Firefox Manages To ‘bypass’ Standard Windows Browser System


In version 91 of the Firefox browser, released on August 10th, Mozilla revealed the option to set the software as the default Windows 10 internet application with just one click. Until then, this shortcut was only available for Microsoft Edge and users needed to indicate other programs in this parameter through the operating system (OS) settings menu.

“All OSs should officially support developers in the ‘standard’ state so that users can easily set apps to this standard. Since that didn’t happen on Windows 10 and 11, Firefox relies on other aspects of the OS environment to provide a experience similar to what Windows creates with Edge,” a company representative told The Verge.

The initiative was made possible through a reverse engineering process on the Edge feature and is performed in the Firefox window. The update actually bypasses the Windows 10 mechanism that prevents malware from setting the computer’s default applications. Also in a statement to The Verge, Microsoft explained that the OS does not normally support this tool; check out the new shortcut in action below.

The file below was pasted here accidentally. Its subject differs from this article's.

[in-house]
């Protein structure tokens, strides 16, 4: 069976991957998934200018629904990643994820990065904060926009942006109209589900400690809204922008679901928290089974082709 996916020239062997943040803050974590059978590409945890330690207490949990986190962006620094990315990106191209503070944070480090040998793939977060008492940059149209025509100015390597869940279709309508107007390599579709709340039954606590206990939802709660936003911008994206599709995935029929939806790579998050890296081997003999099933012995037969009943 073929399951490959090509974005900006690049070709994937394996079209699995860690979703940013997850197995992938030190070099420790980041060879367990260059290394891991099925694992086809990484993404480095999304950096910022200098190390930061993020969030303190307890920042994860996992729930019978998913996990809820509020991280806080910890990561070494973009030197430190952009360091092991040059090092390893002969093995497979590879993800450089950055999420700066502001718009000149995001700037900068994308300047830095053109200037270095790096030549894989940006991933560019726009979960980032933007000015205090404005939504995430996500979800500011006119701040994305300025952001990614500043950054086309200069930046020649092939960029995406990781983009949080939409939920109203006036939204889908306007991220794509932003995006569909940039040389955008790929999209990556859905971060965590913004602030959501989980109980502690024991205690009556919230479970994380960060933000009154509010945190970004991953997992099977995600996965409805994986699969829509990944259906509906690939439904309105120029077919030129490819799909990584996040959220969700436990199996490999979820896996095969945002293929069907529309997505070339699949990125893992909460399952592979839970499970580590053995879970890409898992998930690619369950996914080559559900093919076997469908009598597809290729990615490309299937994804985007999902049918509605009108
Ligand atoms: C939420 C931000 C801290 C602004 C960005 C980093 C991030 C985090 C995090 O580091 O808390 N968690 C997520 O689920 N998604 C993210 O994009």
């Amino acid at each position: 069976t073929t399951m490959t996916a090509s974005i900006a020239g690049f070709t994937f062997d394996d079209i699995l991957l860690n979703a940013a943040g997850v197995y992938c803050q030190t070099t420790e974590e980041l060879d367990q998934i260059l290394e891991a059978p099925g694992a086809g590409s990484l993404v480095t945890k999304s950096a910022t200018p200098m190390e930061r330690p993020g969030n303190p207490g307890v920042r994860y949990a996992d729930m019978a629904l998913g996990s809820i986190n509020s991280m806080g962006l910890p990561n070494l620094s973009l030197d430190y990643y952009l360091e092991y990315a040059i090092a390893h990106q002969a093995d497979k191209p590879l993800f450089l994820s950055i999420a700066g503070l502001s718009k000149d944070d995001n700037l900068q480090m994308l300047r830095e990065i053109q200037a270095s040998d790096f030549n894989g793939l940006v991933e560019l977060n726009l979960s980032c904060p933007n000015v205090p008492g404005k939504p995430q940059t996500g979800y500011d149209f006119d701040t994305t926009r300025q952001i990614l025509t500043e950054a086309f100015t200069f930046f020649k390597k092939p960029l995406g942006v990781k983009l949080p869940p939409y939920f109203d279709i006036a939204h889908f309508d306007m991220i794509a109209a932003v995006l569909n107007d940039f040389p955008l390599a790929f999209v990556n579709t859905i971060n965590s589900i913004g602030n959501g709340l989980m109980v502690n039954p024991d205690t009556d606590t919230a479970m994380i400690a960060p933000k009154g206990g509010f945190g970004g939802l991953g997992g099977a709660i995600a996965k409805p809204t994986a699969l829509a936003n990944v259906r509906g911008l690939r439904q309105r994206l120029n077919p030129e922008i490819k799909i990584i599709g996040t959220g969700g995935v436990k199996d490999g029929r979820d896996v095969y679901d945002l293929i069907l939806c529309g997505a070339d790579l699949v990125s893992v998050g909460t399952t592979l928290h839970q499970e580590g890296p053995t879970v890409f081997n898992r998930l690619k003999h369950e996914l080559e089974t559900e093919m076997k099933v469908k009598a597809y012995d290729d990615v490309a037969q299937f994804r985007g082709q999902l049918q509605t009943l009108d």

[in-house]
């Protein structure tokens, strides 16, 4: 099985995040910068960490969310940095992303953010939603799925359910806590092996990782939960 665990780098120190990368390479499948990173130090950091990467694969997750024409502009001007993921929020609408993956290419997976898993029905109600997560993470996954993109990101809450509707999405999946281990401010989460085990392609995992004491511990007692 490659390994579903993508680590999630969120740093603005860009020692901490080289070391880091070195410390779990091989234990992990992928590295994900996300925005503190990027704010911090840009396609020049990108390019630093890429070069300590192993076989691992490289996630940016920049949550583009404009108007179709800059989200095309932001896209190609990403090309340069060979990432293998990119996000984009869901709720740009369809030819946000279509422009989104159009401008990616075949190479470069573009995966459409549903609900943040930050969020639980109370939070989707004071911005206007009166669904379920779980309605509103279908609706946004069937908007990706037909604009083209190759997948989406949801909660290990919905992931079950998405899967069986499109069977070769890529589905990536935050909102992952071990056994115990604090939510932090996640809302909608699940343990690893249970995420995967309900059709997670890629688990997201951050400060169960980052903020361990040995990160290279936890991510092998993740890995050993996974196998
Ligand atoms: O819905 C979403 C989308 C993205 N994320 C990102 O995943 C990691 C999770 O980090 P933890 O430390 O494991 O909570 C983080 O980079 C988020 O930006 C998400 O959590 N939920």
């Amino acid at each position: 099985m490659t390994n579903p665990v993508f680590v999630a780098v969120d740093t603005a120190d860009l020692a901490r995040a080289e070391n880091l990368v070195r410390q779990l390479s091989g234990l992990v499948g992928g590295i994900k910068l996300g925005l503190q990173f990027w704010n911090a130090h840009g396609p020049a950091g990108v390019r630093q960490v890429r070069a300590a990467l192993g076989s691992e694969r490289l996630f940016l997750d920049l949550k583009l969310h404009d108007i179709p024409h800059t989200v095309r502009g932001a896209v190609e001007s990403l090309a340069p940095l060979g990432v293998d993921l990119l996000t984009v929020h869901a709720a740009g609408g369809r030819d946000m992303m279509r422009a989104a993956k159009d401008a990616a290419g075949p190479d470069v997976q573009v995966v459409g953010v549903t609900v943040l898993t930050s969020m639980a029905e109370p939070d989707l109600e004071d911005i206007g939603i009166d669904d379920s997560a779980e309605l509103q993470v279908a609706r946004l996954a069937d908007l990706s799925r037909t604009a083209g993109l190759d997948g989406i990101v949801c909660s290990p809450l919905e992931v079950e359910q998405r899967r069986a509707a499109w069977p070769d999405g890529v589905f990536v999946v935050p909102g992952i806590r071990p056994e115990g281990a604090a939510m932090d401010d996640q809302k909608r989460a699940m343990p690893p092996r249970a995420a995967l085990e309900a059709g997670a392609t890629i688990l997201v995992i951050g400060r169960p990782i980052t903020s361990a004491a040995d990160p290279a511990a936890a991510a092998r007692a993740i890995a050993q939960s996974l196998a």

It’s only going to get harder with Windows 11

As we reported in August, the new operating system is expected to make life for Edge’s competitors even more complicated. The company changed the way it defines default applications, and changes must be made to individual file types and links, as opposed to the current single option.

Therefore, if the Internet user wants to use Firefox as the default on Windows 11, for example, he must configure the browser to open HTM, HTML, PDF, SHTML, SVG, WEBP, XHT, XHTML, FTP, HTTP and HTTPS. Opera, Vivaldi and Mozilla representatives lamented the change at the time.


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